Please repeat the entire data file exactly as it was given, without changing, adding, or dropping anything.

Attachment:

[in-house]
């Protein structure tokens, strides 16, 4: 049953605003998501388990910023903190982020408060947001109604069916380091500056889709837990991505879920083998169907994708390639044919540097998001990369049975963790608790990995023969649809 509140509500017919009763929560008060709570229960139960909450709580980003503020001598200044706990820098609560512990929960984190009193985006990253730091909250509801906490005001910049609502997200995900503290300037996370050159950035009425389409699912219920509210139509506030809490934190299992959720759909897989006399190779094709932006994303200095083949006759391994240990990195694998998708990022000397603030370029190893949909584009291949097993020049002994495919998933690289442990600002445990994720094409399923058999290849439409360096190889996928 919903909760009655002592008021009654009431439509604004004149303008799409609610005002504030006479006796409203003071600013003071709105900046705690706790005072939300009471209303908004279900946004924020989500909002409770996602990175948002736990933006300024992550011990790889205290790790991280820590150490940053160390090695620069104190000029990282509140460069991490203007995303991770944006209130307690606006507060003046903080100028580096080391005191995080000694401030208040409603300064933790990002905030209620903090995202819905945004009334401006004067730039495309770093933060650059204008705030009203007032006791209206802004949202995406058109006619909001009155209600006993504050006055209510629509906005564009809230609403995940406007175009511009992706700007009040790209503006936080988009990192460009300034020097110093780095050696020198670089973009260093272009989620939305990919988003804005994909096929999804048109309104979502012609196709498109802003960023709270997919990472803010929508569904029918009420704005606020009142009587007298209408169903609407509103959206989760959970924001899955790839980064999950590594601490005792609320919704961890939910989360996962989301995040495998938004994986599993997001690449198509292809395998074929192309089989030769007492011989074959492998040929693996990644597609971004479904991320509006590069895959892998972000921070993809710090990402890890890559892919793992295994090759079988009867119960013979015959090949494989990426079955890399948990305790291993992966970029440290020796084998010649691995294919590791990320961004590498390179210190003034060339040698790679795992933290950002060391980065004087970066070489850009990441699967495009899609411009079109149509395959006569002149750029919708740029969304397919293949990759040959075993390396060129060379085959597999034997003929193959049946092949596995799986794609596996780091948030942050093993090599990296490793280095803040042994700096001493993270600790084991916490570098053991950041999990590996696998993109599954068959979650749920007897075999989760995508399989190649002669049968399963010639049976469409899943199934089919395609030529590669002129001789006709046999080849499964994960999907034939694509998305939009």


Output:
[in-house]
């Protein structure tokens, strides 16, 4: 049953605003998501388990910023903190982020408060947001109604069916380091500056889709837990991505879920083998169907994708390639044919540097998001990369049975963790608790990995023969649809 509140509500017919009763929560008060709570229960139960909450709580980003503020001598200044706990820098609560512990929960984190009193985006990253730091909250509801906490005001910049609502997200995900503290300037996370050159950035009425389409699912219920509210139509506030809490934190299992959720759909897989006399190779094709932006994303200095083949006759391994240990990195694998998708990022000397603030370029190893949909584009291949097993020049002994495919998933690289442990600002445990994720094409399923058999290849439409360096190889996928 919903909760009655002592008021009654009431439509604004004149303008799409609610005002504030006479006796409203003071600013003071709105900046705690706790005072939300009471209303908004279900946004924020989500909002409770996602990175948002736990933006300024992550011990790889205290790790991280820590150490940053160390090695620069104190000029990282509140460069991490203007995303991770944006209130307690606006507060003046903080100028580096080391005191995080000694401030208040409603300064933790990002905030209620903090995202819905945004009334401006004067730039495309770093933060650059204008705030009203007032006791209206802004949202995406058109006619909001009155209600006993504050006055209510629509906005564009809230609403995940406007175009511009992706700007009040790209503006936080988009990192460009300034020097110093780095050696020198670089973009260093272009989620939305990919988003804005994909096929999804048109309104979502012609196709498109802003960023709270997919990472803010929508569904029918009420704005606020009142009587007298209408169903609407509103959206989760959970924001899955790839980064999950590594601490005792609320919704961890939910989360996962989301995040495998938004994986599993997001690449198509292809395998074929192309089989030769007492011989074959492998040929693996990644597609971004479904991320509006590069895959892998972000921070993809710090990402890890890559892919793992295994090759079988009867119960013979015959090949494989990426079955890399948990305790291993992966970029440290020796084998010649691995294919590791990320961004590498390179210190003034060339040698790679795992933290950002060391980065004087970066070489850009990441699967495009899609411009079109149509395959006569002149750029919708740029969304397919293949990759040959075993390396060129060379085959597999034997003929193959049946092949596995799986794609596996780091948030942050093993090599990296490793280095803040042994700096001493993270600790084991916490570098053991950041999990590996696998993109599954068959979650749920007897075999989760995508399989190649002669049968399963010639049976469409899943199934089919395609030529590669002129001789006709046999080849499964994960999907034939694509998305939009």